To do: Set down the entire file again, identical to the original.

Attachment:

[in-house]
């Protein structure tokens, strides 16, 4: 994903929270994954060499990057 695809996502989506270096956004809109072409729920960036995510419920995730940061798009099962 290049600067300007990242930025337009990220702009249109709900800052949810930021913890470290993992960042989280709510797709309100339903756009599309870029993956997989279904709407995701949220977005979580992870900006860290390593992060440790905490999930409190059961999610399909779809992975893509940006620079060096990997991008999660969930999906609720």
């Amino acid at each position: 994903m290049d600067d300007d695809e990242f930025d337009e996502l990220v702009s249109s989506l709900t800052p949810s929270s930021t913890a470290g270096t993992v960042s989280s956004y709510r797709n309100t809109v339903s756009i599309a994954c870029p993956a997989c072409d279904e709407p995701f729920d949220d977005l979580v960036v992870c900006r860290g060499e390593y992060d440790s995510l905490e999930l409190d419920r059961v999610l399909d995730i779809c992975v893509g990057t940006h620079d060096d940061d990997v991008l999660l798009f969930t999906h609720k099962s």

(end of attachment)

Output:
[in-house]
């Protein structure tokens, strides 16, 4: 994903929270994954060499990057 695809996502989506270096956004809109072409729920960036995510419920995730940061798009099962 290049600067300007990242930025337009990220702009249109709900800052949810930021913890470290993992960042989280709510797709309100339903756009599309870029993956997989279904709407995701949220977005979580992870900006860290390593992060440790905490999930409190059961999610399909779809992975893509940006620079060096990997991008999660969930999906609720």
């Amino acid at each position: 994903m290049d600067d300007d695809e990242f930025d337009e996502l990220v702009s249109s989506l709900t800052p949810s929270s930021t913890a470290g270096t993992v960042s989280s956004y709510r797709n309100t809109v339903s756009i599309a994954c870029p993956a997989c072409d279904e709407p995701f729920d949220d977005l979580v960036v992870c900006r860290g060499e390593y992060d440790s995510l905490e999930l409190d419920r059961v999610l399909d995730i779809c992975v893509g990057t940006h620079d060096d940061d990997v991008l999660l798009f969930t999906h609720k099962s």